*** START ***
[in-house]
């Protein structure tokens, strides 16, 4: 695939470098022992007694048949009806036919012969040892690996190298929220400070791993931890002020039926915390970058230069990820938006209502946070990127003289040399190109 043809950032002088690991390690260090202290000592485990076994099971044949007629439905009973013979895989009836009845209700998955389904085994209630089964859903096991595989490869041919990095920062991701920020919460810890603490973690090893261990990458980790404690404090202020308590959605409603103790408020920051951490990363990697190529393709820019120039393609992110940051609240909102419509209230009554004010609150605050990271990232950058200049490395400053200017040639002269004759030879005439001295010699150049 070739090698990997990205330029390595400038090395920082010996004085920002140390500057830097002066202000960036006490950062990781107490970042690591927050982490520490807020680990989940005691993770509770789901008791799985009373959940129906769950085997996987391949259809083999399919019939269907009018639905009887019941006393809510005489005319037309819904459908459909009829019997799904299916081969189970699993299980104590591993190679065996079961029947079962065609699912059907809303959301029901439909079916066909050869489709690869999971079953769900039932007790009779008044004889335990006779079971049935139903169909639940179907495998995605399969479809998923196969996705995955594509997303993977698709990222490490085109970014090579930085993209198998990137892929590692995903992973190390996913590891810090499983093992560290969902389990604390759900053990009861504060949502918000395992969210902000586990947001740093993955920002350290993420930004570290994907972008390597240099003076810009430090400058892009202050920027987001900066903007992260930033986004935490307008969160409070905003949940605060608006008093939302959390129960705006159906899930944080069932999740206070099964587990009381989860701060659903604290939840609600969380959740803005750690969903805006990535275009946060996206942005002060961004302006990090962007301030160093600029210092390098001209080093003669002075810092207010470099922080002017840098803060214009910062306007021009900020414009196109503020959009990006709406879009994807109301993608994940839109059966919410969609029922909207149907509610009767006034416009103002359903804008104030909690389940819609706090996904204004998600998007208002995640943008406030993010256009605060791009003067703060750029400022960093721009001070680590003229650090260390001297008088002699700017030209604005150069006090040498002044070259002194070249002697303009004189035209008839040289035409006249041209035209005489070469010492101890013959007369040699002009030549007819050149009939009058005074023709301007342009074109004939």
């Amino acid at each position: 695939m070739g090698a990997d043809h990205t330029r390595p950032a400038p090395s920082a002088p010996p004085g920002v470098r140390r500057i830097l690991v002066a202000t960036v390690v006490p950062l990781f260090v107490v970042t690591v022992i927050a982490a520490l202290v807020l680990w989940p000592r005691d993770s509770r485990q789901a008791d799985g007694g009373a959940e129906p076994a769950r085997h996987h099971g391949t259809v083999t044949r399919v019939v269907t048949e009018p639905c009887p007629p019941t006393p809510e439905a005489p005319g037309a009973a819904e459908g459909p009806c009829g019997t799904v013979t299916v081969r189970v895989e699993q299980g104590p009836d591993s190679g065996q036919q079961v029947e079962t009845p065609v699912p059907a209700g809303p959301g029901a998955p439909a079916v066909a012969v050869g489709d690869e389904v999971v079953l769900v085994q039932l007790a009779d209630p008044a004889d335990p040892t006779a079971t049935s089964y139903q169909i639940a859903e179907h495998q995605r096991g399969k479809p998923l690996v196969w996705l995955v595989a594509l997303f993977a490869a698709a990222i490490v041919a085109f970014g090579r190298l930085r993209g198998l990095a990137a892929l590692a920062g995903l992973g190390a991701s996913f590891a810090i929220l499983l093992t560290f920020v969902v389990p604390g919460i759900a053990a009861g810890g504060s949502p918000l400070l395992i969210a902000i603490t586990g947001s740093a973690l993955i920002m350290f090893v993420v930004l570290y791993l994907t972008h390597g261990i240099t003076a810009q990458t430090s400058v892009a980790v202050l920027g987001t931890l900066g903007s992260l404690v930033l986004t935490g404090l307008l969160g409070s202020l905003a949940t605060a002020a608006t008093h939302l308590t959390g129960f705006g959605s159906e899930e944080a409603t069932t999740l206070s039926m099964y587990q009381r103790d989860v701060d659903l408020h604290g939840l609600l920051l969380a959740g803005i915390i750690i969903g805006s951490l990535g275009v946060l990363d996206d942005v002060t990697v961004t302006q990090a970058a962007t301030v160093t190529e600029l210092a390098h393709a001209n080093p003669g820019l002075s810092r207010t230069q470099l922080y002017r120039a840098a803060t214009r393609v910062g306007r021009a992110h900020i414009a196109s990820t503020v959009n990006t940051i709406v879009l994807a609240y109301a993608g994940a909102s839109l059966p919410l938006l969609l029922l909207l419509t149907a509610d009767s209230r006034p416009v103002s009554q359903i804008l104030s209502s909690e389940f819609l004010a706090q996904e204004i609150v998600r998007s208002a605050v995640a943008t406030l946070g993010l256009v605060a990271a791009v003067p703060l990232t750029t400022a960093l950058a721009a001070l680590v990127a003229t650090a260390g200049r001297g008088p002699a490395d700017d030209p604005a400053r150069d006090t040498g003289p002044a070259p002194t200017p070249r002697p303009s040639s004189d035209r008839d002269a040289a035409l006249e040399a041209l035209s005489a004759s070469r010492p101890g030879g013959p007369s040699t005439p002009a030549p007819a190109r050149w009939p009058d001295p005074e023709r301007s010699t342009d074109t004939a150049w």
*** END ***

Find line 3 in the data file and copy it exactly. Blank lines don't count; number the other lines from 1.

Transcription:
């Amino acid at each position: 695939m070739g090698a990997d043809h990205t330029r390595p950032a400038p090395s920082a002088p010996p004085g920002v470098r140390r500057i830097l690991v002066a202000t960036v390690v006490p950062l990781f260090v107490v970042t690591v022992i927050a982490a520490l202290v807020l680990w989940p000592r005691d993770s509770r485990q789901a008791d799985g007694g009373a959940e129906p076994a769950r085997h996987h099971g391949t259809v083999t044949r399919v019939v269907t048949e009018p639905c009887p007629p019941t006393p809510e439905a005489p005319g037309a009973a819904e459908g459909p009806c009829g019997t799904v013979t299916v081969r189970v895989e699993q299980g104590p009836d591993s190679g065996q036919q079961v029947e079962t009845p065609v699912p059907a209700g809303p959301g029901a998955p439909a079916v066909a012969v050869g489709d690869e389904v999971v079953l769900v085994q039932l007790a009779d209630p008044a004889d335990p040892t006779a079971t049935s089964y139903q169909i639940a859903e179907h495998q995605r096991g399969k479809p998923l690996v196969w996705l995955v595989a594509l997303f993977a490869a698709a990222i490490v041919a085109f970014g090579r190298l930085r993209g198998l990095a990137a892929l590692a920062g995903l992973g190390a991701s996913f590891a810090i929220l499983l093992t560290f920020v969902v389990p604390g919460i759900a053990a009861g810890g504060s949502p918000l400070l395992i969210a902000i603490t586990g947001s740093a973690l993955i920002m350290f090893v993420v930004l570290y791993l994907t972008h390597g261990i240099t003076a810009q990458t430090s400058v892009a980790v202050l920027g987001t931890l900066g903007s992260l404690v930033l986004t935490g404090l307008l969160g409070s202020l905003a949940t605060a002020a608006t008093h939302l308590t959390g129960f705006g959605s159906e899930e944080a409603t069932t999740l206070s039926m099964y587990q009381r103790d989860v701060d659903l408020h604290g939840l609600l920051l969380a959740g803005i915390i750690i969903g805006s951490l990535g275009v946060l990363d996206d942005v002060t990697v961004t302006q990090a970058a962007t301030v160093t190529e600029l210092a390098h393709a001209n080093p003669g820019l002075s810092r207010t230069q470099l922080y002017r120039a840098a803060t214009r393609v910062g306007r021009a992110h900020i414009a196109s990820t503020v959009n990006t940051i709406v879009l994807a609240y109301a993608g994940a909102s839109l059966p919410l938006l969609l029922l909207l419509t149907a509610d009767s209230r006034p416009v103002s009554q359903i804008l104030s209502s909690e389940f819609l004010a706090q996904e204004i609150v998600r998007s208002a605050v995640a943008t406030l946070g993010l256009v605060a990271a791009v003067p703060l990232t750029t400022a960093l950058a721009a001070l680590v990127a003229t650090a260390g200049r001297g008088p002699a490395d700017d030209p604005a400053r150069d006090t040498g003289p002044a070259p002194t200017p070249r002697p303009s040639s004189d035209r008839d002269a040289a035409l006249e040399a041209l035209s005489a004759s070469r010492p101890g030879g013959p007369s040699t005439p002009a030549p007819a190109r050149w009939p009058d001295p005074e023709r301007s010699t342009d074109t004939a150049w």